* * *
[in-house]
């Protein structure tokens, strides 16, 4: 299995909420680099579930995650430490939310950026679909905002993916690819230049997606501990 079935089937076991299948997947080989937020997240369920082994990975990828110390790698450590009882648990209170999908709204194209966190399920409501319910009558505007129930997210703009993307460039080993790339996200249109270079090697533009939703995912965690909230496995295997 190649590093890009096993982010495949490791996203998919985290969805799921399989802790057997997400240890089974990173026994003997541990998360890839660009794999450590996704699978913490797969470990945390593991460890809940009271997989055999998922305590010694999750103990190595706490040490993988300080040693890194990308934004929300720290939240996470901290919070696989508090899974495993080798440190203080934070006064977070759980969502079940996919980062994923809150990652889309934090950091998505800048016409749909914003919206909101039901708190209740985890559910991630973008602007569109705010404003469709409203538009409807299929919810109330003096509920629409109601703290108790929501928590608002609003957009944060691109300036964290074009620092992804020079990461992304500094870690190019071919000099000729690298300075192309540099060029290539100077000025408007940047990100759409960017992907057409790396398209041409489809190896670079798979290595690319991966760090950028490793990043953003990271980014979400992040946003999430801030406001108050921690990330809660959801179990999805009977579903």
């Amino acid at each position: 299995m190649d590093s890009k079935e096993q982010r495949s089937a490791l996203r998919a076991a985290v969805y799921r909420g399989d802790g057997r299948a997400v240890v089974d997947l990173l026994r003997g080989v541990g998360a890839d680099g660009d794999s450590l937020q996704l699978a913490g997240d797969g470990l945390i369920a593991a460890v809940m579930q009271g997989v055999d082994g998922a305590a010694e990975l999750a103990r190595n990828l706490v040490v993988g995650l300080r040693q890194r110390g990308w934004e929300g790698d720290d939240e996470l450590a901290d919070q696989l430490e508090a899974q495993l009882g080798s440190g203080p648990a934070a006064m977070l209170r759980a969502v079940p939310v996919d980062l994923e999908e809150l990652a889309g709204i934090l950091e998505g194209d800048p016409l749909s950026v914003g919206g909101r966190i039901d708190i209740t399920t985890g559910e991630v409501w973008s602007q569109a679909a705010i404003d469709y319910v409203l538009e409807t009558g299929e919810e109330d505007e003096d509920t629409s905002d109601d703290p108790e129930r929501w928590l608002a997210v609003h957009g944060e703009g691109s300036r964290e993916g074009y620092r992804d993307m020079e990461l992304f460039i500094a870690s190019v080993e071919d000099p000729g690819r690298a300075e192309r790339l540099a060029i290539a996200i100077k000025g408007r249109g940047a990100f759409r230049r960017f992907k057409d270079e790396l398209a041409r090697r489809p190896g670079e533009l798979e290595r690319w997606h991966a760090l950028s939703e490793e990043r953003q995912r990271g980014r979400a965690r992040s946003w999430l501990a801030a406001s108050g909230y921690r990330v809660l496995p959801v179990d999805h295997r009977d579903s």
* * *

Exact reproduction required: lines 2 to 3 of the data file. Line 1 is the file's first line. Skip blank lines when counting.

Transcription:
């Protein structure tokens, strides 16, 4: 299995909420680099579930995650430490939310950026679909905002993916690819230049997606501990 079935089937076991299948997947080989937020997240369920082994990975990828110390790698450590009882648990209170999908709204194209966190399920409501319910009558505007129930997210703009993307460039080993790339996200249109270079090697533009939703995912965690909230496995295997 190649590093890009096993982010495949490791996203998919985290969805799921399989802790057997997400240890089974990173026994003997541990998360890839660009794999450590996704699978913490797969470990945390593991460890809940009271997989055999998922305590010694999750103990190595706490040490993988300080040693890194990308934004929300720290939240996470901290919070696989508090899974495993080798440190203080934070006064977070759980969502079940996919980062994923809150990652889309934090950091998505800048016409749909914003919206909101039901708190209740985890559910991630973008602007569109705010404003469709409203538009409807299929919810109330003096509920629409109601703290108790929501928590608002609003957009944060691109300036964290074009620092992804020079990461992304500094870690190019071919000099000729690298300075192309540099060029290539100077000025408007940047990100759409960017992907057409790396398209041409489809190896670079798979290595690319991966760090950028490793990043953003990271980014979400992040946003999430801030406001108050921690990330809660959801179990999805009977579903």
């Amino acid at each position: 299995m190649d590093s890009k079935e096993q982010r495949s089937a490791l996203r998919a076991a985290v969805y799921r909420g399989d802790g057997r299948a997400v240890v089974d997947l990173l026994r003997g080989v541990g998360a890839d680099g660009d794999s450590l937020q996704l699978a913490g997240d797969g470990l945390i369920a593991a460890v809940m579930q009271g997989v055999d082994g998922a305590a010694e990975l999750a103990r190595n990828l706490v040490v993988g995650l300080r040693q890194r110390g990308w934004e929300g790698d720290d939240e996470l450590a901290d919070q696989l430490e508090a899974q495993l009882g080798s440190g203080p648990a934070a006064m977070l209170r759980a969502v079940p939310v996919d980062l994923e999908e809150l990652a889309g709204i934090l950091e998505g194209d800048p016409l749909s950026v914003g919206g909101r966190i039901d708190i209740t399920t985890g559910e991630v409501w973008s602007q569109a679909a705010i404003d469709y319910v409203l538009e409807t009558g299929e919810e109330d505007e003096d509920t629409s905002d109601d703290p108790e129930r929501w928590l608002a997210v609003h957009g944060e703009g691109s300036r964290e993916g074009y620092r992804d993307m020079e990461l992304f460039i500094a870690s190019v080993e071919d000099p000729g690819r690298a300075e192309r790339l540099a060029i290539a996200i100077k000025g408007r249109g940047a990100f759409r230049r960017f992907k057409d270079e790396l398209a041409r090697r489809p190896g670079e533009l798979e290595r690319w997606h991966a760090l950028s939703e490793e990043r953003q995912r990271g980014r979400a965690r992040s946003w999430l501990a801030a406001s108050g909230y921690r990330v809660l496995p959801v179990d999805h295997r009977d579903s």